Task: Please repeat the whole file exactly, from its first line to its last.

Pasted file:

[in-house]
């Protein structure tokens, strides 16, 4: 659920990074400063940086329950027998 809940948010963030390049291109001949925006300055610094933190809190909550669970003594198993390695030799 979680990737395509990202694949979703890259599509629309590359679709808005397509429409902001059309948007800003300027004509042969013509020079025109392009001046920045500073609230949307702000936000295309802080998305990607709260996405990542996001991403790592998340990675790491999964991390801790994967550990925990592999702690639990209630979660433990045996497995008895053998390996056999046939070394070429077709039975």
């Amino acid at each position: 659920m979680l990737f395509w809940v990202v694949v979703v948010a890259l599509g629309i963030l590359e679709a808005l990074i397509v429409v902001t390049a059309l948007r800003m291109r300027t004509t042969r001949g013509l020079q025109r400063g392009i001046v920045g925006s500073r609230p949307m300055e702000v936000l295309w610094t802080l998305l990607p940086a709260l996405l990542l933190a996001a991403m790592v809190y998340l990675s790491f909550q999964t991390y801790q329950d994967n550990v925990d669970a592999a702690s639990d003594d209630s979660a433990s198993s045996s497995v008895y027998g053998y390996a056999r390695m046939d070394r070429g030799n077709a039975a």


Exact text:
[in-house]
């Protein structure tokens, strides 16, 4: 659920990074400063940086329950027998 809940948010963030390049291109001949925006300055610094933190809190909550669970003594198993390695030799 979680990737395509990202694949979703890259599509629309590359679709808005397509429409902001059309948007800003300027004509042969013509020079025109392009001046920045500073609230949307702000936000295309802080998305990607709260996405990542996001991403790592998340990675790491999964991390801790994967550990925990592999702690639990209630979660433990045996497995008895053998390996056999046939070394070429077709039975």
């Amino acid at each position: 659920m979680l990737f395509w809940v990202v694949v979703v948010a890259l599509g629309i963030l590359e679709a808005l990074i397509v429409v902001t390049a059309l948007r800003m291109r300027t004509t042969r001949g013509l020079q025109r400063g392009i001046v920045g925006s500073r609230p949307m300055e702000v936000l295309w610094t802080l998305l990607p940086a709260l996405l990542l933190a996001a991403m790592v809190y998340l990675s790491f909550q999964t991390y801790q329950d994967n550990v925990d669970a592999a702690s639990d003594d209630s979660a433990s198993s045996s497995v008895y027998g053998y390996a056999r390695m046939d070394r070429g030799n077709a039975a």